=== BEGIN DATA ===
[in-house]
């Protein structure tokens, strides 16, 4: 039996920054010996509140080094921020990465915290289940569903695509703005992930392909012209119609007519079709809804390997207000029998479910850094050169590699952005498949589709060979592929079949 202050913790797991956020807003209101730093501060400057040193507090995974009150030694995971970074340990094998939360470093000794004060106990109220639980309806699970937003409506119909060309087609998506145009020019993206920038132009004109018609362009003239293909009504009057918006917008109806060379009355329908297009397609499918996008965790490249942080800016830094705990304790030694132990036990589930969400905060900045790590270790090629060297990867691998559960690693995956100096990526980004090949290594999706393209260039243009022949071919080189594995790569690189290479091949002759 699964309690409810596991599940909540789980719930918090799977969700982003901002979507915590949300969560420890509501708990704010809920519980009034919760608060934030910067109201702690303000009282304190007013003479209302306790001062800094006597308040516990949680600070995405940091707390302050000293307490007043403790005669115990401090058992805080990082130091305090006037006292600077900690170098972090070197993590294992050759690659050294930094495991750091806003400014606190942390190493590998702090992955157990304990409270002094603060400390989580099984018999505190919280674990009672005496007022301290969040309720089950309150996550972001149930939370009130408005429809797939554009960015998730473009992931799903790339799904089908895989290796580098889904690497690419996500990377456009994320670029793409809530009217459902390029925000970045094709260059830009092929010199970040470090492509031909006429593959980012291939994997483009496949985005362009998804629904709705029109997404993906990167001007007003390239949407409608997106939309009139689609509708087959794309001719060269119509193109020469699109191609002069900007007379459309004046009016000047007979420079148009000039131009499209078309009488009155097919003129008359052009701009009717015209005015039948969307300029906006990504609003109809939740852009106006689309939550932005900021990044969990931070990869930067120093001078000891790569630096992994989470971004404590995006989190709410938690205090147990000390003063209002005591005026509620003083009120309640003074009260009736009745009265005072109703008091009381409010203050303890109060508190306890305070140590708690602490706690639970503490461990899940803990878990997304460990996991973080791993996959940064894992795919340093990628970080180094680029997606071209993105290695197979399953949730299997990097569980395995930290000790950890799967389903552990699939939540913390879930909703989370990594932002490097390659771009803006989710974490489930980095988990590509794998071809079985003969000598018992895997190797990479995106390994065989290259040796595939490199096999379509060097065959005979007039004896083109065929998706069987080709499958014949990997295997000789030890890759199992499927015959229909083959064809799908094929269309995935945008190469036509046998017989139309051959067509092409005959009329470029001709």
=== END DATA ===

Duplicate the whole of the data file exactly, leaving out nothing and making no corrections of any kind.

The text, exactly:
[in-house]
């Protein structure tokens, strides 16, 4: 039996920054010996509140080094921020990465915290289940569903695509703005992930392909012209119609007519079709809804390997207000029998479910850094050169590699952005498949589709060979592929079949 202050913790797991956020807003209101730093501060400057040193507090995974009150030694995971970074340990094998939360470093000794004060106990109220639980309806699970937003409506119909060309087609998506145009020019993206920038132009004109018609362009003239293909009504009057918006917008109806060379009355329908297009397609499918996008965790490249942080800016830094705990304790030694132990036990589930969400905060900045790590270790090629060297990867691998559960690693995956100096990526980004090949290594999706393209260039243009022949071919080189594995790569690189290479091949002759 699964309690409810596991599940909540789980719930918090799977969700982003901002979507915590949300969560420890509501708990704010809920519980009034919760608060934030910067109201702690303000009282304190007013003479209302306790001062800094006597308040516990949680600070995405940091707390302050000293307490007043403790005669115990401090058992805080990082130091305090006037006292600077900690170098972090070197993590294992050759690659050294930094495991750091806003400014606190942390190493590998702090992955157990304990409270002094603060400390989580099984018999505190919280674990009672005496007022301290969040309720089950309150996550972001149930939370009130408005429809797939554009960015998730473009992931799903790339799904089908895989290796580098889904690497690419996500990377456009994320670029793409809530009217459902390029925000970045094709260059830009092929010199970040470090492509031909006429593959980012291939994997483009496949985005362009998804629904709705029109997404993906990167001007007003390239949407409608997106939309009139689609509708087959794309001719060269119509193109020469699109191609002069900007007379459309004046009016000047007979420079148009000039131009499209078309009488009155097919003129008359052009701009009717015209005015039948969307300029906006990504609003109809939740852009106006689309939550932005900021990044969990931070990869930067120093001078000891790569630096992994989470971004404590995006989190709410938690205090147990000390003063209002005591005026509620003083009120309640003074009260009736009745009265005072109703008091009381409010203050303890109060508190306890305070140590708690602490706690639970503490461990899940803990878990997304460990996991973080791993996959940064894992795919340093990628970080180094680029997606071209993105290695197979399953949730299997990097569980395995930290000790950890799967389903552990699939939540913390879930909703989370990594932002490097390659771009803006989710974490489930980095988990590509794998071809079985003969000598018992895997190797990479995106390994065989290259040796595939490199096999379509060097065959005979007039004896083109065929998706069987080709499958014949990997295997000789030890890759199992499927015959229909083959064809799908094929269309995935945008190469036509046998017989139309051959067509092409005959009329470029001709």